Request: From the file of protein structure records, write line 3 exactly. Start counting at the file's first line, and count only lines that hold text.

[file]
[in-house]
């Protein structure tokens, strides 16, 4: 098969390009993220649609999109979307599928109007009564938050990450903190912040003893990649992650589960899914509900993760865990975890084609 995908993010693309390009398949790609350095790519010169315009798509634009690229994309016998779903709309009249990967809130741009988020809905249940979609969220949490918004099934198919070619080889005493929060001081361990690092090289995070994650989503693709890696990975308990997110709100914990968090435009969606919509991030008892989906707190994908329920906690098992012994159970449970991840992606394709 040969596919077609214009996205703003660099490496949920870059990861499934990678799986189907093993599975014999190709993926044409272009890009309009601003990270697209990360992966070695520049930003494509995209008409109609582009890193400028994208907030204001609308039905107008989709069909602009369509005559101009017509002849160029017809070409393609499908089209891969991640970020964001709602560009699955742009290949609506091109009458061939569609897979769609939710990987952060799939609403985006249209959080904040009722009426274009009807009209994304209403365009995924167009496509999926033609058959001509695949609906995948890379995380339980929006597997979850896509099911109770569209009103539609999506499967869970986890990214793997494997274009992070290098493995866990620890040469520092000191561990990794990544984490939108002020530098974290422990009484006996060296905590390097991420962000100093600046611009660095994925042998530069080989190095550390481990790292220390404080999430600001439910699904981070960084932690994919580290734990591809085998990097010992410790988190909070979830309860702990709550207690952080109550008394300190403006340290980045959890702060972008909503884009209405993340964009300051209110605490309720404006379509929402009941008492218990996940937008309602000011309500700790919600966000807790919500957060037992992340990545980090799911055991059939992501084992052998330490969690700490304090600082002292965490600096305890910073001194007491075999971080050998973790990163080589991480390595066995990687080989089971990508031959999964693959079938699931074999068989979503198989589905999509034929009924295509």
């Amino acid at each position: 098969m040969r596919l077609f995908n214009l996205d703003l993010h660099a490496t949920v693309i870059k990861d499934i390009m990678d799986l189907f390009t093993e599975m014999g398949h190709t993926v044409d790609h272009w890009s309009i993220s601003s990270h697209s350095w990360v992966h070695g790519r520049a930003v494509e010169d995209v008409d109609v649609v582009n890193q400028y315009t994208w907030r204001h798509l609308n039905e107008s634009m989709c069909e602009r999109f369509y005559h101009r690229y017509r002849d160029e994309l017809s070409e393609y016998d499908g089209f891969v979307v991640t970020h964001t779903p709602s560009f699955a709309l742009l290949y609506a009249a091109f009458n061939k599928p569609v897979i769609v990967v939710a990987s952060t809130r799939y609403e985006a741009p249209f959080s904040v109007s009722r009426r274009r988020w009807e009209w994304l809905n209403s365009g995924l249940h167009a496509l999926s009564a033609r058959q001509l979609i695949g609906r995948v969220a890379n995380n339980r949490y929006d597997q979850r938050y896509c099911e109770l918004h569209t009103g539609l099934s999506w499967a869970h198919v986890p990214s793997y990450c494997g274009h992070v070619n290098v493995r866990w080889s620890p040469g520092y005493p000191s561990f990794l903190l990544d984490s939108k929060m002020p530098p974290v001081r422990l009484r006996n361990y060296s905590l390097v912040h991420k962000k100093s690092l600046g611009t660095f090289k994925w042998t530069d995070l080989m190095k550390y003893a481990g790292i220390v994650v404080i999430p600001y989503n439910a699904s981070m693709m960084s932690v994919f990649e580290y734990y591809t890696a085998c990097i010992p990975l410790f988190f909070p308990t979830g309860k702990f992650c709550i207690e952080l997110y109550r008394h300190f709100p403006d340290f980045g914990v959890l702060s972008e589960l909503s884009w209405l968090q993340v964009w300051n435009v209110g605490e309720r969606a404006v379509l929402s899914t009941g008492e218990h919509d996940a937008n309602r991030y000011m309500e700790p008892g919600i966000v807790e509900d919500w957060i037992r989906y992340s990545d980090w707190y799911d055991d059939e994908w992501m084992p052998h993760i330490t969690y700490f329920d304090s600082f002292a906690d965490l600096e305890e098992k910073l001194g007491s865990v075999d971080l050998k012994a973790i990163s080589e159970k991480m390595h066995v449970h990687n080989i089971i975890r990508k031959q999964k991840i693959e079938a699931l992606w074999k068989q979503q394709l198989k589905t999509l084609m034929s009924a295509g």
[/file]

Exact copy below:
């Amino acid at each position: 098969m040969r596919l077609f995908n214009l996205d703003l993010h660099a490496t949920v693309i870059k990861d499934i390009m990678d799986l189907f390009t093993e599975m014999g398949h190709t993926v044409d790609h272009w890009s309009i993220s601003s990270h697209s350095w990360v992966h070695g790519r520049a930003v494509e010169d995209v008409d109609v649609v582009n890193q400028y315009t994208w907030r204001h798509l609308n039905e107008s634009m989709c069909e602009r999109f369509y005559h101009r690229y017509r002849d160029e994309l017809s070409e393609y016998d499908g089209f891969v979307v991640t970020h964001t779903p709602s560009f699955a709309l742009l290949y609506a009249a091109f009458n061939k599928p569609v897979i769609v990967v939710a990987s952060t809130r799939y609403e985006a741009p249209f959080s904040v109007s009722r009426r274009r988020w009807e009209w994304l809905n209403s365009g995924l249940h167009a496509l999926s009564a033609r058959q001509l979609i695949g609906r995948v969220a890379n995380n339980r949490y929006d597997q979850r938050y896509c099911e109770l918004h569209t009103g539609l099934s999506w499967a869970h198919v986890p990214s793997y990450c494997g274009h992070v070619n290098v493995r866990w080889s620890p040469g520092y005493p000191s561990f990794l903190l990544d984490s939108k929060m002020p530098p974290v001081r422990l009484r006996n361990y060296s905590l390097v912040h991420k962000k100093s690092l600046g611009t660095f090289k994925w042998t530069d995070l080989m190095k550390y003893a481990g790292i220390v994650v404080i999430p600001y989503n439910a699904s981070m693709m960084s932690v994919f990649e580290y734990y591809t890696a085998c990097i010992p990975l410790f988190f909070p308990t979830g309860k702990f992650c709550i207690e952080l997110y109550r008394h300190f709100p403006d340290f980045g914990v959890l702060s972008e589960l909503s884009w209405l968090q993340v964009w300051n435009v209110g605490e309720r969606a404006v379509l929402s899914t009941g008492e218990h919509d996940a937008n309602r991030y000011m309500e700790p008892g919600i966000v807790e509900d919500w957060i037992r989906y992340s990545d980090w707190y799911d055991d059939e994908w992501m084992p052998h993760i330490t969690y700490f329920d304090s600082f002292a906690d965490l600096e305890e098992k910073l001194g007491s865990v075999d971080l050998k012994a973790i990163s080589e159970k991480m390595h066995v449970h990687n080989i089971i975890r990508k031959q999964k991840i693959e079938a699931l992606w074999k068989q979503q394709l198989k589905t999509l084609m034929s009924a295509g």